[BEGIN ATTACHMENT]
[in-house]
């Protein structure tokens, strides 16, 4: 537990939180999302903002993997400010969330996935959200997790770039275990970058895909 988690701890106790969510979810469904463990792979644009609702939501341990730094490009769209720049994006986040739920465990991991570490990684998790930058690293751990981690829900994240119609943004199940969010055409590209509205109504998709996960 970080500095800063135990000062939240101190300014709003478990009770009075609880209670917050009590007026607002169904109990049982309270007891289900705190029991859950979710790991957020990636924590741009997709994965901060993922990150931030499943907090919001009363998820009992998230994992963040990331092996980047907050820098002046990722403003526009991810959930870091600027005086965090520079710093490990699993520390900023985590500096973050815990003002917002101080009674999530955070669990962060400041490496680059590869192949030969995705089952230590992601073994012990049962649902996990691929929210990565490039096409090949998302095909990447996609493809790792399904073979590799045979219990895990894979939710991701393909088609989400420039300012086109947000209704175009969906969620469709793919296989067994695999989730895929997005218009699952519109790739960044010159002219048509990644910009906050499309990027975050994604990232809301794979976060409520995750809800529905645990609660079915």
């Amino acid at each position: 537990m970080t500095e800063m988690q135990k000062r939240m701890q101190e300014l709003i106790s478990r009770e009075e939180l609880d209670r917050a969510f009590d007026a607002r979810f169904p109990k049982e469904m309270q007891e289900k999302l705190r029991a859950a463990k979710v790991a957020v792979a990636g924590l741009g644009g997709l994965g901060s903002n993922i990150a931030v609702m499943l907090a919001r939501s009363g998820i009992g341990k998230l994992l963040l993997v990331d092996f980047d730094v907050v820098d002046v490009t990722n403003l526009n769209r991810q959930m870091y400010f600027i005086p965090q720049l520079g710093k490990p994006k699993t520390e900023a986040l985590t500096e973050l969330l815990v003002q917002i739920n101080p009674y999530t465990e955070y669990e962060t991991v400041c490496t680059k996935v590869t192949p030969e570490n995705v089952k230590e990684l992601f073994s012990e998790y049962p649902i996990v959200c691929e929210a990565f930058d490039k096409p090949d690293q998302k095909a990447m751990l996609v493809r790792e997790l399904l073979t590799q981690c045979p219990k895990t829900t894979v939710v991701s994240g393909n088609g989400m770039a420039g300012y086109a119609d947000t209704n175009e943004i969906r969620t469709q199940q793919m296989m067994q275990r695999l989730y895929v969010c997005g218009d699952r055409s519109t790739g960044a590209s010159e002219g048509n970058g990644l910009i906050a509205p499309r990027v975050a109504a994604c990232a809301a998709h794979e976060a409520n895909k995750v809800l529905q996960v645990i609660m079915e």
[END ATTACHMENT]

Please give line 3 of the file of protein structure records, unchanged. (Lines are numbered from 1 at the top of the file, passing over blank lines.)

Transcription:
């Amino acid at each position: 537990m970080t500095e800063m988690q135990k000062r939240m701890q101190e300014l709003i106790s478990r009770e009075e939180l609880d209670r917050a969510f009590d007026a607002r979810f169904p109990k049982e469904m309270q007891e289900k999302l705190r029991a859950a463990k979710v790991a957020v792979a990636g924590l741009g644009g997709l994965g901060s903002n993922i990150a931030v609702m499943l907090a919001r939501s009363g998820i009992g341990k998230l994992l963040l993997v990331d092996f980047d730094v907050v820098d002046v490009t990722n403003l526009n769209r991810q959930m870091y400010f600027i005086p965090q720049l520079g710093k490990p994006k699993t520390e900023a986040l985590t500096e973050l969330l815990v003002q917002i739920n101080p009674y999530t465990e955070y669990e962060t991991v400041c490496t680059k996935v590869t192949p030969e570490n995705v089952k230590e990684l992601f073994s012990e998790y049962p649902i996990v959200c691929e929210a990565f930058d490039k096409p090949d690293q998302k095909a990447m751990l996609v493809r790792e997790l399904l073979t590799q981690c045979p219990k895990t829900t894979v939710v991701s994240g393909n088609g989400m770039a420039g300012y086109a119609d947000t209704n175009e943004i969906r969620t469709q199940q793919m296989m067994q275990r695999l989730y895929v969010c997005g218009d699952r055409s519109t790739g960044a590209s010159e002219g048509n970058g990644l910009i906050a509205p499309r990027v975050a109504a994604c990232a809301a998709h794979e976060a409520n895909k995750v809800l529905q996960v645990i609660m079915e």